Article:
A brand new $14,000 snowmachine may expand the number of trails in the Chilkat Valley that can be groomed for nordic skiing.

Haines Huts and Trails purchased the machine — and a trailer to haul it — with a grant from the Crossett Fund, which supports health resources for children in Southeast Alaska. It was recently delivered to Haines from Juneau and was quickly put to work grooming trails south of town.

There are already a handful of trails that are groomed by individuals around the Chilkat Valley. Among the popular areas are trails at 25 Mile Haines Highway, which have been groomed for years by neighbor Jim Stanford.

Eben Sargent, a board member for Haines Huts who has been spearheading the grooming project, said that the new snowmachine will complement Stanford and others’ private efforts.

“If you live in Mud Bay, you don’t necessarily want to drive out to 25 Mile to go skiing,” he said.

Sargent said the group will be more nimble and able to work on trails based on microclimates in the valley that have the most snow pack at any given moment now that it has this machine.

Potential trails include on Chilkat State Park road, Chilkoot Lake, and at Takshanuk Watershed Council property, and by the state fairgrounds.

“Here we have to be more adaptable because of the climate in the different areas,” he said.

Sargent said the group’s vision is to have multiple volunteers capable of driving the new machine, a Ski-Doo Scandic with a wide track that makes it more suitable for packing down trails than most machines used recreationally. Volunteer groomers could pull the trailer to different areas which would hopefully expand the number of skiable trails.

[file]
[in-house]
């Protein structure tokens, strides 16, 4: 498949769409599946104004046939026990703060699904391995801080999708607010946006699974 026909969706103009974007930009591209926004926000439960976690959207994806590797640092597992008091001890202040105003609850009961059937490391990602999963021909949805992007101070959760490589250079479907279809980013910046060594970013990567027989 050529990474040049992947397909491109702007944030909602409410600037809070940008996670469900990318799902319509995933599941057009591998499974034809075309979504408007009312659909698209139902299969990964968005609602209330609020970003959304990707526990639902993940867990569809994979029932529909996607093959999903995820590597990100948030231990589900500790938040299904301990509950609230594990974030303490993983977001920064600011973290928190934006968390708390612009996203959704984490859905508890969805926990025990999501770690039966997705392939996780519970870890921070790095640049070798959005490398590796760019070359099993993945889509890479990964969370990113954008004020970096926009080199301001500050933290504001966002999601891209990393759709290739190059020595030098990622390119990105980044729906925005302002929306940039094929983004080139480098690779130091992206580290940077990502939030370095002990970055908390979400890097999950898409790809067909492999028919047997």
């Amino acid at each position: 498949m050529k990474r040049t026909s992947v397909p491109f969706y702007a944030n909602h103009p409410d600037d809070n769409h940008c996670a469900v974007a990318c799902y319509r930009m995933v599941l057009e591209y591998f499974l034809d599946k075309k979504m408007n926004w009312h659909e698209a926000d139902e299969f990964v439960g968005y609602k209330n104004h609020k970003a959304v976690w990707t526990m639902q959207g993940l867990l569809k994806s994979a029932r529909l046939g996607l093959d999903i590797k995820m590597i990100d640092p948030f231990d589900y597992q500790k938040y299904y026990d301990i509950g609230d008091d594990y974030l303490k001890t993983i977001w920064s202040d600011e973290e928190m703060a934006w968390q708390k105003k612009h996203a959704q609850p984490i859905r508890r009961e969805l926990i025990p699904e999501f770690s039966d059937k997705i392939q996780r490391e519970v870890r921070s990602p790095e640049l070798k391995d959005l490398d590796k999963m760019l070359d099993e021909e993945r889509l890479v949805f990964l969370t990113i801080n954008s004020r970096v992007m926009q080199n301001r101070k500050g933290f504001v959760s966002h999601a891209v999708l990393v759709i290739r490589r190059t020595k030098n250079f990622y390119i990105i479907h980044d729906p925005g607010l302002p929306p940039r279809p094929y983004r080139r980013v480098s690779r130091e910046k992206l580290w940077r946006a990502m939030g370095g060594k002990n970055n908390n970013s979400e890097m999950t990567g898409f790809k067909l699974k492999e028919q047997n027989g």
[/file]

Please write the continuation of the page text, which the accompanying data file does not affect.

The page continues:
“The hope is if there’s community-available machinery, people can take it to groom where it’s best when it’s best,” he said.

He’s hoping the group will be able to scrounge together money from grants and community fundraising to pay for gas. The group is hoping to rely on a small pot of money from another non-profit to keep things going in the early season. Once they have a more reliable grooming system set up, they’re hoping community enthusiasm will keep donations running in.

“It’s kinda a chicken and egg with getting trails groomed and raising money for it,” Sargent said. “But we definitely will need community support.”

Stanford said the trails he grooms at 25 Mile have been increasingly popular in recent years. Several dozen skiers came out over the weekend for the first tracks of the season, and a group of youth skiers in Juneau was looking into coming out for a potential competition in the spring.

Stanford said he’s been grooming the trails for roughly 25 years, entirely with his own time and equipment. He got started grooming when he kept a team of dogs that he used for racing.

The state Division of Parks had previously helped with equipment and grooming time at the area, but for liability reasons, volunteers are no longer allowed to use the equipment.

The park ranger job in Haines has been vacant more than a year as the state parks system struggles with a labor shortage.

Stanford said getting volunteers to commit to grooming is always a challenge but he was excited by the energy of the Haines Huts crew.

“I’m really enthused with Eben and the Haines Huts guys,” he said. “It looks like there’s a younger crew and they’re really gung ho.”

Haines Huts is hosting a community meeting on Dec. 15 at 5 p.m. at the library about the grooming project.